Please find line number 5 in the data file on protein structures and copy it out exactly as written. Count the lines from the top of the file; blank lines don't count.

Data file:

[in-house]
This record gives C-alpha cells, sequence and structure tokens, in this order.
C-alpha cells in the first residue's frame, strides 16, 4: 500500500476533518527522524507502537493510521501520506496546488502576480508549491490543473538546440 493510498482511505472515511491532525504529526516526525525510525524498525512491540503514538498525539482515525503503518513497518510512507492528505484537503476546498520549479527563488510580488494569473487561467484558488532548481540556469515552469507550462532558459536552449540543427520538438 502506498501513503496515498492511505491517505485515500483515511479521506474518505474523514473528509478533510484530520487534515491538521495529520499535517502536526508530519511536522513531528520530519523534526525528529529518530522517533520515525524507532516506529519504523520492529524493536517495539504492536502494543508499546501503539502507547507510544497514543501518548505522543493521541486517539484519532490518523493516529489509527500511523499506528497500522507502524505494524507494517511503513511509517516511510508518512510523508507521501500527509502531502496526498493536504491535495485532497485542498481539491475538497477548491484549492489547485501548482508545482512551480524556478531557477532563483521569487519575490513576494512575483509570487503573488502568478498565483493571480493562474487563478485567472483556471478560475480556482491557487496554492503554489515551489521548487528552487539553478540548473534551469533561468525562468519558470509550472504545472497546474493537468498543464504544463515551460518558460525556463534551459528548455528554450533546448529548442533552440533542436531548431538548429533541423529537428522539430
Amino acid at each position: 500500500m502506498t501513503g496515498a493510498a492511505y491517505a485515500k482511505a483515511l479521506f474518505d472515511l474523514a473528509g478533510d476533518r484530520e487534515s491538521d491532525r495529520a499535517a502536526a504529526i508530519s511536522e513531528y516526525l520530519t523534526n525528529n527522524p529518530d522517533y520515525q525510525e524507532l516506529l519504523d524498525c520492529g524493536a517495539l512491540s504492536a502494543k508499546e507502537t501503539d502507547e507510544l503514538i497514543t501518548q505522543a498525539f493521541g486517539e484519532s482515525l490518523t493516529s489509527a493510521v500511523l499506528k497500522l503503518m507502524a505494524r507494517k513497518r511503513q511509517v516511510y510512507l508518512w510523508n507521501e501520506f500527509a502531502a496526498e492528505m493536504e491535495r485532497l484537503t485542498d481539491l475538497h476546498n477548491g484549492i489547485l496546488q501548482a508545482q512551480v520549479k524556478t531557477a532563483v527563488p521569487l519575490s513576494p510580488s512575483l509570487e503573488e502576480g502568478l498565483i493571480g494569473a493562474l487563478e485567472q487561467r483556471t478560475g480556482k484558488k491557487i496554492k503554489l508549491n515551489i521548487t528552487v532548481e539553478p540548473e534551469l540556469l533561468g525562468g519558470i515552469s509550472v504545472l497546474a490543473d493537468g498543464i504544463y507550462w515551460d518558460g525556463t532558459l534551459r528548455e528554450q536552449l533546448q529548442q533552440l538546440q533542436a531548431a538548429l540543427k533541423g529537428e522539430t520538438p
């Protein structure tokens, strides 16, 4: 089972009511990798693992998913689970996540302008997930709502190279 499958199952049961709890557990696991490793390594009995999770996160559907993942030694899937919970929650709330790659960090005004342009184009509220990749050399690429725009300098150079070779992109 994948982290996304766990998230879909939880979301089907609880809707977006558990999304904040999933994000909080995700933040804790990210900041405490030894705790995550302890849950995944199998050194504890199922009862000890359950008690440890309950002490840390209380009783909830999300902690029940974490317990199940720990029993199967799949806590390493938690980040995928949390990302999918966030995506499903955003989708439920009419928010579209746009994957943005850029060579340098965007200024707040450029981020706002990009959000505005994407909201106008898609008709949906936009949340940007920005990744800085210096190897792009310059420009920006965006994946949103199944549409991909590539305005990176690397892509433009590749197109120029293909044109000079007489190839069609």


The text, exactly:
């Protein structure tokens, strides 16, 4: 089972009511990798693992998913689970996540302008997930709502190279 499958199952049961709890557990696991490793390594009995999770996160559907993942030694899937919970929650709330790659960090005004342009184009509220990749050399690429725009300098150079070779992109 994948982290996304766990998230879909939880979301089907609880809707977006558990999304904040999933994000909080995700933040804790990210900041405490030894705790995550302890849950995944199998050194504890199922009862000890359950008690440890309950002490840390209380009783909830999300902690029940974490317990199940720990029993199967799949806590390493938690980040995928949390990302999918966030995506499903955003989708439920009419928010579209746009994957943005850029060579340098965007200024707040450029981020706002990009959000505005994407909201106008898609008709949906936009949340940007920005990744800085210096190897792009310059420009920006965006994946949103199944549409991909590539305005990176690397892509433009590749197109120029293909044109000079007489190839069609």